This issue is easy to sustain, given the fact that a 2012 survey made by the Internet Society proves that over 80% of those involved thought that internet access should be considered a basic human right. In 2016 the UN amended Article 19, which provides the right to freedom of expression, and added the right to internet access. Specifically, the amendment wanted to protect the same right offline and online too. This change to the UDHR is still a ‘soft law’, like the rest of the document, – that is why it does not have binding force; but it does condemn the blocking of internet access in States, thus being an extremely useful factor in those countries which use Internet blocking for political purposes. Only 32 countries in the world are extremely resistant to Internet disconnection because they have more than 40 providers, but on the other end we can find for example Syria, which does use Internet blocking during protests (June 2011 and November 2012 are just two examples).
2.3 LGBTQ rights
In December 2011, celebrating the Human Rights Day, Hillary Clinton, the United States Secretary of State at that time, told reporters that one of the remaining human rights challenges the world faces today is guaranteeing the equality and dignity of members of the LGBT community. One can argue, that Article 2: ‘Everyone is entitled to all the rights and freedoms set forth in this Declaration, without distinction of any kind’ already includes the LGBTQ community and their rights, yet in many countries that have ratified the treaty, same sex marriage remains illegal. We can clearly see the fact that this cannot be yet added as the 31st right, but recent developments, such as the decriminalisation of homosexuality in over 30 countries in the last 20 years leads to a promising path.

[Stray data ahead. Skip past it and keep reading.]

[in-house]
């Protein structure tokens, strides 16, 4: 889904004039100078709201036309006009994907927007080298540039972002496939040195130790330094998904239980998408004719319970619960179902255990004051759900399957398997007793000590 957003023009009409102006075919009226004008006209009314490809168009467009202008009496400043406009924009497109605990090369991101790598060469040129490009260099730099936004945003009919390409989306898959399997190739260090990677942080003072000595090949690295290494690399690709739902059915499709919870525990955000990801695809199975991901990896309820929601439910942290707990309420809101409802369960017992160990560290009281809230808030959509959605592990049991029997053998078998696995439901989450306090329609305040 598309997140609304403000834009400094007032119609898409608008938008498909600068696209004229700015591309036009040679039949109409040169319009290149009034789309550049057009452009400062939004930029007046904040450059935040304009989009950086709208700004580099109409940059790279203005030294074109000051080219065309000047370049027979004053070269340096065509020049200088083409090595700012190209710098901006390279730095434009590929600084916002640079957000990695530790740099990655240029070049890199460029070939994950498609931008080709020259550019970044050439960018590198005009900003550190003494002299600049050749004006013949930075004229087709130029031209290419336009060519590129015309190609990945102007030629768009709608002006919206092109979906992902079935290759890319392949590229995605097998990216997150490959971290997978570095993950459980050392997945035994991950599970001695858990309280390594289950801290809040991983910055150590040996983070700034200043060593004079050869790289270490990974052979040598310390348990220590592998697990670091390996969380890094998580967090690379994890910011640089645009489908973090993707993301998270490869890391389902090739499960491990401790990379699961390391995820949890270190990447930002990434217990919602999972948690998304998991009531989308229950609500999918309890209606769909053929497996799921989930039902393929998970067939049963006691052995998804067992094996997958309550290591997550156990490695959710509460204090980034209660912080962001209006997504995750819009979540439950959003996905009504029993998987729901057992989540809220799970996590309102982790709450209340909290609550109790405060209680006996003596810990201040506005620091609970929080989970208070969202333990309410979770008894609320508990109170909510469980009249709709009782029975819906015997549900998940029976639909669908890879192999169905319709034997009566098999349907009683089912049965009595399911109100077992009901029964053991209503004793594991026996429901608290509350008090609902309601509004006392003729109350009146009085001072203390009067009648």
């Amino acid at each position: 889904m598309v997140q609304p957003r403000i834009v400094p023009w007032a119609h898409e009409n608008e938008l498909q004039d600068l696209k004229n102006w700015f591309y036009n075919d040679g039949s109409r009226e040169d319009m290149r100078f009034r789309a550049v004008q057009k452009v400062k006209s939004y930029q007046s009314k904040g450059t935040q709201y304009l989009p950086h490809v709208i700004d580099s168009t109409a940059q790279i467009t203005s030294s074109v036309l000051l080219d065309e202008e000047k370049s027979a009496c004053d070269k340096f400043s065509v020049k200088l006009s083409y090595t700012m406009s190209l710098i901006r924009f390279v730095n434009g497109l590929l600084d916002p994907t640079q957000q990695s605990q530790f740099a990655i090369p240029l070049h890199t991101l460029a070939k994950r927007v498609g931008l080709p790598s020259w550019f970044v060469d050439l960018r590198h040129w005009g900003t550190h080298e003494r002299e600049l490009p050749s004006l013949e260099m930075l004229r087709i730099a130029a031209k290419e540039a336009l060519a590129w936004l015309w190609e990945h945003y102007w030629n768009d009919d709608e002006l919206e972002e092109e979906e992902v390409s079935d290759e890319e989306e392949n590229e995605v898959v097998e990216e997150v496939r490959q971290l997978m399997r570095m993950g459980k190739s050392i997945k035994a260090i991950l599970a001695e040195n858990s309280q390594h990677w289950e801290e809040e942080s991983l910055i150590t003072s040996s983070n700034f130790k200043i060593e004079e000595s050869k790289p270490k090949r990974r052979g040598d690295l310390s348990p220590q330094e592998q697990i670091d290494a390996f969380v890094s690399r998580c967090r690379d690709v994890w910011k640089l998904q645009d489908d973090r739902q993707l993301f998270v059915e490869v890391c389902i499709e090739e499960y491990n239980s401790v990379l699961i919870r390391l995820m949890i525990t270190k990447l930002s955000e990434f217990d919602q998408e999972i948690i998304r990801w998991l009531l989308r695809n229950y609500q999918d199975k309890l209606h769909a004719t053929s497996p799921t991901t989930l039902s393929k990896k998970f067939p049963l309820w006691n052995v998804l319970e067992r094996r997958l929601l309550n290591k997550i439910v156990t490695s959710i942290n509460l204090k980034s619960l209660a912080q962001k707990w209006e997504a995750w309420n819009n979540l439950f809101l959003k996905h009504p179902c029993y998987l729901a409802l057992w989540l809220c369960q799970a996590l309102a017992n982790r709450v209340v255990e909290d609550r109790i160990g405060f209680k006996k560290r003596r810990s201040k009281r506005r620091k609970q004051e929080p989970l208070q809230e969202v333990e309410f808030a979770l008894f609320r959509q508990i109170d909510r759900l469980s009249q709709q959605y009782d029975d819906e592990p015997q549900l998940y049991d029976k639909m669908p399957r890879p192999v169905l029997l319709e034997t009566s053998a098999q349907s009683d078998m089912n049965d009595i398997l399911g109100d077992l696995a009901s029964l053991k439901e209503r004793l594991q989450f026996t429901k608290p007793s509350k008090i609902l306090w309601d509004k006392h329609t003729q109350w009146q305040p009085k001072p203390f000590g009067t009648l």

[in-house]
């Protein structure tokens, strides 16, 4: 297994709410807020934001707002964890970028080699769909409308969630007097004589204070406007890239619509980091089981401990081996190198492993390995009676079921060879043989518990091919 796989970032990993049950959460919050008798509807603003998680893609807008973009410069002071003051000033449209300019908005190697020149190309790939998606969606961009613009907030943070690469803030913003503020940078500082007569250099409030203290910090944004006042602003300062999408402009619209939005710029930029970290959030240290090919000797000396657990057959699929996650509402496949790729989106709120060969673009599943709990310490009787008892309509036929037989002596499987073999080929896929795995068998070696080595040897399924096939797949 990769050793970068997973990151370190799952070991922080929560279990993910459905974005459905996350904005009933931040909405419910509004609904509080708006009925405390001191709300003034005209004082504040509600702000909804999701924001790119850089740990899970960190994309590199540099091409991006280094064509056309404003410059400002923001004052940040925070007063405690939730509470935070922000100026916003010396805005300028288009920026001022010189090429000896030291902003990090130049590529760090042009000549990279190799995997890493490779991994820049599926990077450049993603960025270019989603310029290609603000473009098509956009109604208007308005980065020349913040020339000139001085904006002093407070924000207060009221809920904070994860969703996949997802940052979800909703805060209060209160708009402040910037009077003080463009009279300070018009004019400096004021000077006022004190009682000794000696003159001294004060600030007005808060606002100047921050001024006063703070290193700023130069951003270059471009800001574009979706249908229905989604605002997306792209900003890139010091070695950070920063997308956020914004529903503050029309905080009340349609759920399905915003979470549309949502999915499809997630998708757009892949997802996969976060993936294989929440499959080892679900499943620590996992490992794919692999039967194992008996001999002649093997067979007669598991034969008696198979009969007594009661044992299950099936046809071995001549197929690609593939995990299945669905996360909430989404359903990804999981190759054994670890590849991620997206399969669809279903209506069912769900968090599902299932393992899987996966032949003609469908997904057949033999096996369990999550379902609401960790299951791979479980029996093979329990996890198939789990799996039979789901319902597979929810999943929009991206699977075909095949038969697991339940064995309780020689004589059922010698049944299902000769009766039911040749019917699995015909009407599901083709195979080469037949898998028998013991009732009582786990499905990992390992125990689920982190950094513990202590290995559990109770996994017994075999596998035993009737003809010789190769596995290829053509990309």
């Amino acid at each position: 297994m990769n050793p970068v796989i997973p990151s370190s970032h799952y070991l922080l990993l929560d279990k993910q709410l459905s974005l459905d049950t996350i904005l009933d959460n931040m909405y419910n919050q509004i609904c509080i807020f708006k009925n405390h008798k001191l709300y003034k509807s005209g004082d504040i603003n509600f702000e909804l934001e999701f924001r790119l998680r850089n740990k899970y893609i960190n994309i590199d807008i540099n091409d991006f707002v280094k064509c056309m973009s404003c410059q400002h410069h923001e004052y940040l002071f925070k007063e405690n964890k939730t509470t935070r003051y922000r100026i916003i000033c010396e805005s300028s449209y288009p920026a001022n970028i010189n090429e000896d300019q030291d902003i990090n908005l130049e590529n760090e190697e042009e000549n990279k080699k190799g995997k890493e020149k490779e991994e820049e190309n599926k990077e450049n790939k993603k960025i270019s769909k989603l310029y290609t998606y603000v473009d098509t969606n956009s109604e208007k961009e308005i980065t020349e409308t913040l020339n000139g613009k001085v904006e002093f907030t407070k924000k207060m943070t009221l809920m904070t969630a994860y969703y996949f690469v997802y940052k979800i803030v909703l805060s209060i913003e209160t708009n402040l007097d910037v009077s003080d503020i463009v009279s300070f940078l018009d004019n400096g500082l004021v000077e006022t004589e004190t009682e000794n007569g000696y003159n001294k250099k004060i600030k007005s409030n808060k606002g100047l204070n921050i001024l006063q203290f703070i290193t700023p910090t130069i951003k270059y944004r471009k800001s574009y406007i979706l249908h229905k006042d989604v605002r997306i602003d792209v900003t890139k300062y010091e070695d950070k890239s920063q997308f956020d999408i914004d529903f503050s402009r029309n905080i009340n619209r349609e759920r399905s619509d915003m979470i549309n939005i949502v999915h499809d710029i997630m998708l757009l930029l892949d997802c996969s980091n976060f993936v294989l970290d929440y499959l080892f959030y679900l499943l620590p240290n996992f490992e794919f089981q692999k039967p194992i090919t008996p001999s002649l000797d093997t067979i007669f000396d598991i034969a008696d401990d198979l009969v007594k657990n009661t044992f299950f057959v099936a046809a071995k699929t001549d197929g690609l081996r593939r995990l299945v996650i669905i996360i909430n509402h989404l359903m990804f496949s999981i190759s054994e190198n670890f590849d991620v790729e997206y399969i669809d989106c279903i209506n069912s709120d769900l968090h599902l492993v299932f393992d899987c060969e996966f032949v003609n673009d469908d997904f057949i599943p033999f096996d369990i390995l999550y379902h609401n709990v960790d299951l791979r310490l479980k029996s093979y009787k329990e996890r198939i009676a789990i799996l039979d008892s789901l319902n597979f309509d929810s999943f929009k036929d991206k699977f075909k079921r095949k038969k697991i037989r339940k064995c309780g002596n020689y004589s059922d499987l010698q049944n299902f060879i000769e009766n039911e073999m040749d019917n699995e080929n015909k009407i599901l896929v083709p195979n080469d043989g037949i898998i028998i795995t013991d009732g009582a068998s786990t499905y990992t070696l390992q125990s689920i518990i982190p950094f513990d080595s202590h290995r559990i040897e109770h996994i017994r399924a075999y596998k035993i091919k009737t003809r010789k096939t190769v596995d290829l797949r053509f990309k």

2.4 Right to a healthy environment